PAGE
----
It’s pretty hard to argue with that sense of faith (not logic), if one truly believes in religious freedom. So here is the point of conflict: modern science and medicine have provided us with many tools to treat illness, improve quality and quantity of life, but these tools are not limitless, nor are they infallible. Most of us have experienced this all too well at one time or another, either with ourselves or our family. Indeed, many have developed a sense of distrust of modern medicine because of it. American society has put all the eggs in this basket, and has ingrained this implicit trust in our medical system to a degree that it has been fully incorporated into our infrastructure and even into our laws. Moreover, modern Christianity has incorporated western medicine into its faith to a degree that Christian conservatives have forgotten those limitations.
I’ve always been amazed by the so-called “pro-life” movement in Christianity, aiming to preserve life at all costs, even unto pushing prolonged artificial life support on the person in a persistent vegetative state. It has been, and continues to be, an oxymoron for the Christian community to behave in such a manner when they believe in a merciful, omniscient, all-powerful god, and eternal life after death. For instance, were they worried that Terri Schiavo would go to hell when she died? Her death at some point was a certainty, as it is for all of us. Do these conservative Christians believe that they were doing Ms. Schiavo a service in keeping her alive on tube feedings?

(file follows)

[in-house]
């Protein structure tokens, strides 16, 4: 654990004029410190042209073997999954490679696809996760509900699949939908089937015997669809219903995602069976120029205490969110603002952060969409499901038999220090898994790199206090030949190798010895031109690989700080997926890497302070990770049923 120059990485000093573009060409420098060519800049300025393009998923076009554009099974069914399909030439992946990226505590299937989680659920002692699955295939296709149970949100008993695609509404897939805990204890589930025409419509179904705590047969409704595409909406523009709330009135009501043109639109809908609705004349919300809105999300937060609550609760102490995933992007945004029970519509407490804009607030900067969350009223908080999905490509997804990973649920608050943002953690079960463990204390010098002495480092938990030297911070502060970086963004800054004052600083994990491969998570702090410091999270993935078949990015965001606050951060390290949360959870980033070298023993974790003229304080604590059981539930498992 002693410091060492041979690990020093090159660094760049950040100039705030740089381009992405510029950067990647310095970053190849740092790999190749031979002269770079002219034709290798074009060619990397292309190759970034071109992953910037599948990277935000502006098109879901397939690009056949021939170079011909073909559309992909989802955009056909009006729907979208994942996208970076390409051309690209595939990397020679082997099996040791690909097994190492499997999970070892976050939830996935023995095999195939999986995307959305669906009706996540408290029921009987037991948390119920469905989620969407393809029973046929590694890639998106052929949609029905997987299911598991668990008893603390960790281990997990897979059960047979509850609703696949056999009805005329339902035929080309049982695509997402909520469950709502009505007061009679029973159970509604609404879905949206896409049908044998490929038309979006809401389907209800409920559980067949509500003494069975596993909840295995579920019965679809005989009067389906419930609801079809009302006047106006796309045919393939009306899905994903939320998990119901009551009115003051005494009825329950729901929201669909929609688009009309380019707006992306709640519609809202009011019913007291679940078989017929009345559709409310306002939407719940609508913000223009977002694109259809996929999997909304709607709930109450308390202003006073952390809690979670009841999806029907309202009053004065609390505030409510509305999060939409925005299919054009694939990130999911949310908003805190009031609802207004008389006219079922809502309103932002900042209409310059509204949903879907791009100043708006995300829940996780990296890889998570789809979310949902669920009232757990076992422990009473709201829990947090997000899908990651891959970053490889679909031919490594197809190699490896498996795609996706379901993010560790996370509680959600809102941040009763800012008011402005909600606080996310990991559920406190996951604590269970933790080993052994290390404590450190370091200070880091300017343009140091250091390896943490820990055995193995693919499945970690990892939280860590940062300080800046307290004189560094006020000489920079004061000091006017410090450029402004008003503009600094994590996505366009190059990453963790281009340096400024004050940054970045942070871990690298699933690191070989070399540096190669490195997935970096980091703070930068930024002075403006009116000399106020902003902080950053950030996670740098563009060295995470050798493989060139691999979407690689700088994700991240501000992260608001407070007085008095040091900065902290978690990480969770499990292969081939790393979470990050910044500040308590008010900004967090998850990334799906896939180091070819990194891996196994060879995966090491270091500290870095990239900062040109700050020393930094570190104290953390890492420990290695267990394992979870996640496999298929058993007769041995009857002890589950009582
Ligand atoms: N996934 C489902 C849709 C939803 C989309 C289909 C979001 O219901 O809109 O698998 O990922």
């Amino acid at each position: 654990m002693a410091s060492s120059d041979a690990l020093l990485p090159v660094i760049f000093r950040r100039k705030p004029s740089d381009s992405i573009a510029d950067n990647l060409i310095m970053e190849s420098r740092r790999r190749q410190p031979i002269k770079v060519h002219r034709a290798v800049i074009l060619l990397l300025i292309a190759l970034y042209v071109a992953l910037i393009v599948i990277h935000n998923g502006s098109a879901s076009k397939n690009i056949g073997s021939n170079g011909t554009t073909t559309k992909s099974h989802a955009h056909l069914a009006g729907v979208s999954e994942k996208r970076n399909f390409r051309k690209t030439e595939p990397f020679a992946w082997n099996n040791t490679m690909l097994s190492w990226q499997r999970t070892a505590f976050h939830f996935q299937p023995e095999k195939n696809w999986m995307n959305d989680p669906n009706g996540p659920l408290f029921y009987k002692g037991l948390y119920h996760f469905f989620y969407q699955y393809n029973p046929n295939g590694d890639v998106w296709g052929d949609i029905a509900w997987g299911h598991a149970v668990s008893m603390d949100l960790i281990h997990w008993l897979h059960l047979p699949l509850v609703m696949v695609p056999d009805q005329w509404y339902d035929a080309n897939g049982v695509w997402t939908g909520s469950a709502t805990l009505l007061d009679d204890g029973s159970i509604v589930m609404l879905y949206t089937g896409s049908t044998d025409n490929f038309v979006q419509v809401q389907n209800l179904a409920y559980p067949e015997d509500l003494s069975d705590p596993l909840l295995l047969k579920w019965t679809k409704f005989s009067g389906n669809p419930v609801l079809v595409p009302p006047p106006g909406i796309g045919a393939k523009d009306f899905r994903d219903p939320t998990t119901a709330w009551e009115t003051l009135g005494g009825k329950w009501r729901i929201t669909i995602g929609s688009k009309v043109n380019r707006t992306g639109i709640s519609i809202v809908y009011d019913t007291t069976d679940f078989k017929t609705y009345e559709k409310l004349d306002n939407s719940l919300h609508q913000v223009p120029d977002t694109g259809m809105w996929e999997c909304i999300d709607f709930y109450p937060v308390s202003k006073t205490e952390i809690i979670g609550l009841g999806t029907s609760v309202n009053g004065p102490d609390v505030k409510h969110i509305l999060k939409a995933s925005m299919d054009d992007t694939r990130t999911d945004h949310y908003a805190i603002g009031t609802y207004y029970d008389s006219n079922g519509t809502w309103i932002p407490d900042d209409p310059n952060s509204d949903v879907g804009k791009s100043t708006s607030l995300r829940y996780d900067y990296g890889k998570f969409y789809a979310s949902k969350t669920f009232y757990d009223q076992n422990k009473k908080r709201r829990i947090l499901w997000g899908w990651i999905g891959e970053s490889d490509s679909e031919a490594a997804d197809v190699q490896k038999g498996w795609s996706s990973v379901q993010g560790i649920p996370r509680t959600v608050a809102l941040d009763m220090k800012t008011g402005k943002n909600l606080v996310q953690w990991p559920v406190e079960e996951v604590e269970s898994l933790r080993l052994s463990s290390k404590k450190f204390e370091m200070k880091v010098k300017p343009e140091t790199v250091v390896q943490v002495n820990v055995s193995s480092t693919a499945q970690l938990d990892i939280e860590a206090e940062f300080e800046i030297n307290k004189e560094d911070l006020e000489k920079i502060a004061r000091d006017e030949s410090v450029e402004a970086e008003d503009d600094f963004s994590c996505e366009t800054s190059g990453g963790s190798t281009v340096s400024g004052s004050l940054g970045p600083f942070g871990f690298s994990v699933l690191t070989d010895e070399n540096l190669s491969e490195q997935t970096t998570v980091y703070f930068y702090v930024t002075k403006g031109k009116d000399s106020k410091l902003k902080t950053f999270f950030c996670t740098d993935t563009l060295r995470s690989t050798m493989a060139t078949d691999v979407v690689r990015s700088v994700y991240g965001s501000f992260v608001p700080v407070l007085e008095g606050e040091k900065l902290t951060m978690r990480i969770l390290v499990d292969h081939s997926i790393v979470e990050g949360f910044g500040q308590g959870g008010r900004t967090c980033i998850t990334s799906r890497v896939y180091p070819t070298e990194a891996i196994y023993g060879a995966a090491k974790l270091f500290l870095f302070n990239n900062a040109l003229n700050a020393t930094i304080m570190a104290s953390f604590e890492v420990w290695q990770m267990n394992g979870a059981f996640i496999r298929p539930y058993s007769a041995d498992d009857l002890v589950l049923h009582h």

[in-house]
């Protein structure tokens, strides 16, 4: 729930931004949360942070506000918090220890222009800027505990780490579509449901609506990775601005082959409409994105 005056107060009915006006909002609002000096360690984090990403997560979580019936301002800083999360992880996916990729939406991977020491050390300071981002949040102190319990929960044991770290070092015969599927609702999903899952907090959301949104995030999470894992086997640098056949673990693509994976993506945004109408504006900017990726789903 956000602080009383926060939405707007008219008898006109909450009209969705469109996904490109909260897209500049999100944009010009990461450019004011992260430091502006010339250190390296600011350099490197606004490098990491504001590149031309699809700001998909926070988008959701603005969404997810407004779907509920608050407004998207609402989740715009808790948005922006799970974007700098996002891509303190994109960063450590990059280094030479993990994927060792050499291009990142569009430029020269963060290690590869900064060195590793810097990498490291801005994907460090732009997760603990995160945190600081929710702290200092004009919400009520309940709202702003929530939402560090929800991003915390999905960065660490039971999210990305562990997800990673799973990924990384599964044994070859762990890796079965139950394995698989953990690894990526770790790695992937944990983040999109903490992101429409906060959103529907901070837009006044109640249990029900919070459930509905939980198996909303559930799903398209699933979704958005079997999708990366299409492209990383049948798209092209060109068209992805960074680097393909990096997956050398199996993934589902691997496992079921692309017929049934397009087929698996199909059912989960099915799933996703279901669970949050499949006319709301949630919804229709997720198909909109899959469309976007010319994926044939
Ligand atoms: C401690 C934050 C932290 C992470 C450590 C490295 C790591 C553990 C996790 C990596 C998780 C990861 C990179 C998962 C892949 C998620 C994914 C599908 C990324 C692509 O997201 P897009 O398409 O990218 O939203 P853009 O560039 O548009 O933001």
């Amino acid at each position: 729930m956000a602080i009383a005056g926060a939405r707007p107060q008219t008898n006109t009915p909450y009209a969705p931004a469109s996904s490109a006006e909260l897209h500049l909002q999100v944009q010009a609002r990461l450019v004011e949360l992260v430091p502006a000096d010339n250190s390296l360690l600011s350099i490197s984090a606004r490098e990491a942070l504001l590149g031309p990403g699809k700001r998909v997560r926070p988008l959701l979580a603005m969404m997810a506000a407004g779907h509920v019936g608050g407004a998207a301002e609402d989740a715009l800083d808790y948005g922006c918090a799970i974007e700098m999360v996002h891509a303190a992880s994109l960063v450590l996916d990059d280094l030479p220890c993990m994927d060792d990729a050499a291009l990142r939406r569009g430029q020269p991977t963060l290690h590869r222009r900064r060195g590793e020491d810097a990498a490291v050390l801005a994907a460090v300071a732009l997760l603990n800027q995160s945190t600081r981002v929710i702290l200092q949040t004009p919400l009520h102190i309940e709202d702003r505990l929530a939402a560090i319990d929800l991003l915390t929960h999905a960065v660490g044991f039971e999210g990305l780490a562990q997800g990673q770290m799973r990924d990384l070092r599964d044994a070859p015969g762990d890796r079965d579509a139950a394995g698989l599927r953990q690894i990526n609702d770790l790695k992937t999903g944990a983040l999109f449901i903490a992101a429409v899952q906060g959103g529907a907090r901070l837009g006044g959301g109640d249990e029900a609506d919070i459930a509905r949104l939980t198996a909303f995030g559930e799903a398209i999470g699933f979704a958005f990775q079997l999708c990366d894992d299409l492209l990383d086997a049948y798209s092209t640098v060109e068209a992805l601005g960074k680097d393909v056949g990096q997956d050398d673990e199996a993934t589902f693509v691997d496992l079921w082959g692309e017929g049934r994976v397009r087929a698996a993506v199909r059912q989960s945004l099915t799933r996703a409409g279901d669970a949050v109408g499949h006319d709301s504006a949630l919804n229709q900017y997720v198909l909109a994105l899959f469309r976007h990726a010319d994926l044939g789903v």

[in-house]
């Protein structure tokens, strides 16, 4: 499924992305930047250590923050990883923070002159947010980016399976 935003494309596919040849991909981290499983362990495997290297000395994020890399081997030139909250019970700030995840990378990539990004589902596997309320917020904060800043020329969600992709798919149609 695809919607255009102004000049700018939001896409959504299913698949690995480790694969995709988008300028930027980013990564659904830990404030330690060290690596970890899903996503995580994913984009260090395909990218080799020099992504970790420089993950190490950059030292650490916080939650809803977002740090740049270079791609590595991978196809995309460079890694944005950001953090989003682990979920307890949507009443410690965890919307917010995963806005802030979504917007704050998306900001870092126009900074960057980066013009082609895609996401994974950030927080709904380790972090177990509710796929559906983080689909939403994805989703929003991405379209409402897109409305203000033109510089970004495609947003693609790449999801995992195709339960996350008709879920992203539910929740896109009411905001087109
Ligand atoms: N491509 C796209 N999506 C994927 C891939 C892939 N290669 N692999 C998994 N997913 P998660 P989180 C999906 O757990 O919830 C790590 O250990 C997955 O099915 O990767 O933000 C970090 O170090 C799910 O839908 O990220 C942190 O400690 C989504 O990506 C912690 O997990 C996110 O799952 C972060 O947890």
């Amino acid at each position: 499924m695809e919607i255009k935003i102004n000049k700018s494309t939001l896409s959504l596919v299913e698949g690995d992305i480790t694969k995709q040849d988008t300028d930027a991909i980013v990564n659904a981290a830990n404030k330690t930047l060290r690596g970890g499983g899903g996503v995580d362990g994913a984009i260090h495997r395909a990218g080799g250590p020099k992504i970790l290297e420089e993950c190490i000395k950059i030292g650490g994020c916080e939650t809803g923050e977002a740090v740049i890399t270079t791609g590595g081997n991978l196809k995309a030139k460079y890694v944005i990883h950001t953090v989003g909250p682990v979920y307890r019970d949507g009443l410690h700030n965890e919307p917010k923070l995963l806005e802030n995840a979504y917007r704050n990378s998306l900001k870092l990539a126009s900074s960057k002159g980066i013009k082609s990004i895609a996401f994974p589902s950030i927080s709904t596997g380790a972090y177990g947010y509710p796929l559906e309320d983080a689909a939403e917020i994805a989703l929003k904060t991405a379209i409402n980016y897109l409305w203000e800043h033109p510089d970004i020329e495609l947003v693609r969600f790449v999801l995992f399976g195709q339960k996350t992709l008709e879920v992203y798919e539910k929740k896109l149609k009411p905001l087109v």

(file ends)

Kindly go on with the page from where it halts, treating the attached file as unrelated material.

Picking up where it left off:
I had the experience of taking care of a very similar patient during my training. This person had been devastated by a stroke during surgery and was left in a persistent vegetative state. The patient had been in the hospital for many years—never left—and who was on tube feedings for all the necessary nutritional requirements. This patient’s brainstem function was intact, so the patient was able to breathe, and kept an appropriately regulated heart rate. But there was no communication whatsoever, no purposeful movement. I would round on the patient, ask how s/he was doing, and tell her/him I was going to do an exam. I would reach out to check her/his pulse, with no indication that there was any sensation or recognition of the contact. S/he was not able to eat—the tube was placed in her/his small intestine and continuously fed her/him. The nurses did an admirable job of keeping her/him cleaned and cared for otherwise, but I would ask them if they had ever observed any communication or purposeful movements, and the answer was always no. The patient’s family never came to visit. The other big difference in this case to that of Terri Schiavo’s is that my patient was hospitalized in a Catholic hospital. The cases of the Wisconsin girl who died of diabetes, Terri Schiavo and my own patient from all those years ago are all very dramatic illustrations of a much more common dilemma of how we adjudicate the conflict when faith and medicine collide. A much more common example I see in my practice is when patients want to avoid treatments that I recommend because they want to “keep it natural”. For many it’s a spiritual issue—perhaps they are Pagan or of some other religious tradition such as that of the Wisconsin family; for others, it relates to a simple lack of trust in modern medicine without regard to religious faith; and still for others, worries of how artificial medicines will affect their bodies.